This question now stands in the space flight community.

The U.S. government traditionally rewards the wings of an astronaut to anyone who approaches more than 50 miles above the Earth’s surface. But the astronaut’s commercial wings – a relatively new designation issued by the Federal Aviation Administration – may not be so liberal.

Last year, the FAA decided to complete the entire Commercial Space Astronaut Wings program from January 1, 2022. Now the FAA plans to simply list the names of everyone who flies above the 50-mile threshold on the website.
First on CNN: The US gives Bezas, Branson and Shatner the wings of astronauts

Whether it is fair to continue to call people who pay for their journey into space “astronauts” is an open question, and countless observers, including NASA astronauts, have weighed.

Not everyone cares about slicing words.
“If you tie your example to a rocket, I think it’s worth something,” former NASA astronaut Terry Wirth told National Geographic when asked about the problem. “When I was an F-16 pilot, I wasn’t jealous because Cessna pilots are called pilots. I think everyone will know whether you paid to be a passenger in a five-minute suborbital flight, or whether you are the commander of an interplanetary spacecraft. These are two different things. “

If you ask the AX-1 crew, they don’t like to be called “tourists”.

“This mission is very different from what you may have heard on some of the recent – especially suborbital – missions. We are not space tourists,” Lopez-Allegria told reporters earlier this month, referring to short supersonic flights. committed by Jeff. Bezosa Blue Origin Company. “I think space tourism plays an important role, but that’s not what Axiom is about.”

The crew has indeed undergone extensive training for this mission, taking on almost the same tasks as the professional astronauts being trained. But the fact is that the three payment customers of this flight – Steeb, Patti and Connor – were not selected from thousands of applicants and do not dedicate most of their lives to this cause.

Axiom herself has been more frivolous about word usage in the past.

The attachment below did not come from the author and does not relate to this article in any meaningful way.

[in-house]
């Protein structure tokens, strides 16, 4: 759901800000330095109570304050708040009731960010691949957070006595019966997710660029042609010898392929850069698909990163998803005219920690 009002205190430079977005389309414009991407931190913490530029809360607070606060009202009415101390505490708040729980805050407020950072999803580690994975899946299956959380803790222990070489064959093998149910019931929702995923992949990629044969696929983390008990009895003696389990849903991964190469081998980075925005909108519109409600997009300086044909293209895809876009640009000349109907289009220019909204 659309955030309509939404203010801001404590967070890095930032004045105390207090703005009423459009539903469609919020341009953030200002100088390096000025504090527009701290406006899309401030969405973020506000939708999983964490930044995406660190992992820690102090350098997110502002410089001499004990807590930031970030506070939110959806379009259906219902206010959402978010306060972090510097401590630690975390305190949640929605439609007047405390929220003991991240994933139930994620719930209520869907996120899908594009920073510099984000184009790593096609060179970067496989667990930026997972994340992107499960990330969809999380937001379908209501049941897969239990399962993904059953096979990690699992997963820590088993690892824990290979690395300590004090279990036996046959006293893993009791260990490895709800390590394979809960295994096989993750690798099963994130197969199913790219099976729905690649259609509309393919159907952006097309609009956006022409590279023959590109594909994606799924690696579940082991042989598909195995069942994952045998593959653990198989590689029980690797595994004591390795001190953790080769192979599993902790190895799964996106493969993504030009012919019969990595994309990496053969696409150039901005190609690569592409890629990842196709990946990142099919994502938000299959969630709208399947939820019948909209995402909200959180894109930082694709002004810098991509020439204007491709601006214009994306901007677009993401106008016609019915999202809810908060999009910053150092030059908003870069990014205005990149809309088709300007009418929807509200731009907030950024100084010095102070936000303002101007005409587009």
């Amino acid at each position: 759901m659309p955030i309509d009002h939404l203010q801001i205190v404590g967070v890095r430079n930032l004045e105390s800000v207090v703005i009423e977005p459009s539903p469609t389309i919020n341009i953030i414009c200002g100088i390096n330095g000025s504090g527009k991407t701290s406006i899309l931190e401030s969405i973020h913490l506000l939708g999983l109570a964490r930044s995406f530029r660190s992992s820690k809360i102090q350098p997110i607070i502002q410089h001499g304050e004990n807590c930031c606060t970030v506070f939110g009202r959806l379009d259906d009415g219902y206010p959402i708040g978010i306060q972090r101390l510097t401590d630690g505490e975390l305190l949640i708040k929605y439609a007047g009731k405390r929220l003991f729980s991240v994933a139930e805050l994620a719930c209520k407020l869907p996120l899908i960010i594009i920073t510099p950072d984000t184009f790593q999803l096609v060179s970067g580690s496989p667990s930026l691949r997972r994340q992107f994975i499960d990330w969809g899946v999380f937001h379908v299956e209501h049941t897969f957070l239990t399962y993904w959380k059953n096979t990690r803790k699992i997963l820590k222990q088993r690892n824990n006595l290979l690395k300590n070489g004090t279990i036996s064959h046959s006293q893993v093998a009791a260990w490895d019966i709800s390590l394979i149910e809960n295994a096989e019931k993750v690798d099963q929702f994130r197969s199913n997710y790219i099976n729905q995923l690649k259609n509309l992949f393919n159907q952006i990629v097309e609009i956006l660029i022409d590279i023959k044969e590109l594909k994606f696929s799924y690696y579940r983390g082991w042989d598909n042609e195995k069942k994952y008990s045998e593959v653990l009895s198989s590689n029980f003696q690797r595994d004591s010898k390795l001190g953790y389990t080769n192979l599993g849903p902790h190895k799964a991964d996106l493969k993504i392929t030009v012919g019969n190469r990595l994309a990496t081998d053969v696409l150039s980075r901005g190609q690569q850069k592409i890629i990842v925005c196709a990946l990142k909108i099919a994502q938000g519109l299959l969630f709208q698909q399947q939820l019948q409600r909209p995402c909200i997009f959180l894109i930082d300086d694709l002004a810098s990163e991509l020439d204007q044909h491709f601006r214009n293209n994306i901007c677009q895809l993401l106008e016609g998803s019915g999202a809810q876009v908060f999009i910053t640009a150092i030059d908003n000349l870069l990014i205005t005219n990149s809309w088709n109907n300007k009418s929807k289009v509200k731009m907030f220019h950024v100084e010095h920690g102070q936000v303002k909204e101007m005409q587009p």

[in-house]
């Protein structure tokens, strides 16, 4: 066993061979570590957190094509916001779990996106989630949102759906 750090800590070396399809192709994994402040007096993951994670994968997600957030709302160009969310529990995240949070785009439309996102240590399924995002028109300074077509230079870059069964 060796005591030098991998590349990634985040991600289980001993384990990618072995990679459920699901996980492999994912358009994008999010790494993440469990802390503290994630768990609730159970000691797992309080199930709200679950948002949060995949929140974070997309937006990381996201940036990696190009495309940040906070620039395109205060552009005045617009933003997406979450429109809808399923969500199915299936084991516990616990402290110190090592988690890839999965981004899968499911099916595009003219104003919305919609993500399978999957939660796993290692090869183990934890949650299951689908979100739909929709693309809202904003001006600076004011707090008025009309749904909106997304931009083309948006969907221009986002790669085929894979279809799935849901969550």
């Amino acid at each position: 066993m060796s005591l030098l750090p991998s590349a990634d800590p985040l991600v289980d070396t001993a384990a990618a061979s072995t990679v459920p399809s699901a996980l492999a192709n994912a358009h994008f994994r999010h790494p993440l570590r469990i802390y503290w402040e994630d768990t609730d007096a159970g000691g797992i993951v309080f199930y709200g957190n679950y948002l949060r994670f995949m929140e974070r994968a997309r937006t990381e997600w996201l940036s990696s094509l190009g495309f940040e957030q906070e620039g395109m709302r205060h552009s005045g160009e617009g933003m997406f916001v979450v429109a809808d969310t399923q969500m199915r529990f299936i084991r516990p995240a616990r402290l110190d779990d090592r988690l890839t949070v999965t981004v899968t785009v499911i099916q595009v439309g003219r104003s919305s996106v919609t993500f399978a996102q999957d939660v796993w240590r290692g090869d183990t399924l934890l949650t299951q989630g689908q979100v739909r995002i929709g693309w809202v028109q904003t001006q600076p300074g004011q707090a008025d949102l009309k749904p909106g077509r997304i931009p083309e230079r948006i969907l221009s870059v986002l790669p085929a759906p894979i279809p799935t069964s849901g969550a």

“Human commercial flight into space. Space tourism. Whatever you call it – it’s happening. And soon,” the company wrote on its website.

What will they do in space?

Each of the crew members has a list of research projects they plan to work on.

Connor will conduct some research on how space flight affects aging cells that have stopped the normal process of replication and are “linked to many age-related diseases,” Axiom reports. This study will be conducted in partnership with the Mayo Clinic and the Cleveland Clinic.

Among the items on Patty’s to-do list are some additional medical research more focused on children’s health, which he will conduct in partnership with several Canadian hospitals, as well as some conservation awareness initiatives.

Stibbe will also conduct some research and focus on “educational and artistic activities to connect the younger generation in Israel and around the world,” Axiom reports. Stibbe flies on behalf of the Ramon Foundation, a nonprofit space education organization named after Israel’s first astronaut, Ilan Ramon, who died in the 2003 Columbia shuttle crash. Stibb’s biography “Axiom” states that there was a “close” friendship between Ramon and Ramon. .

During downtime the crew will also be able to enjoy the vast views of the Earth. And at some point they will go with other astronauts on board. Their food was prepared in partnership with the famous chef and philanthropist Jose Andres. Their dishes “rely on the flavors and traditional dishes of native Spain Commander Lopez-Allegri,” reports Axiom.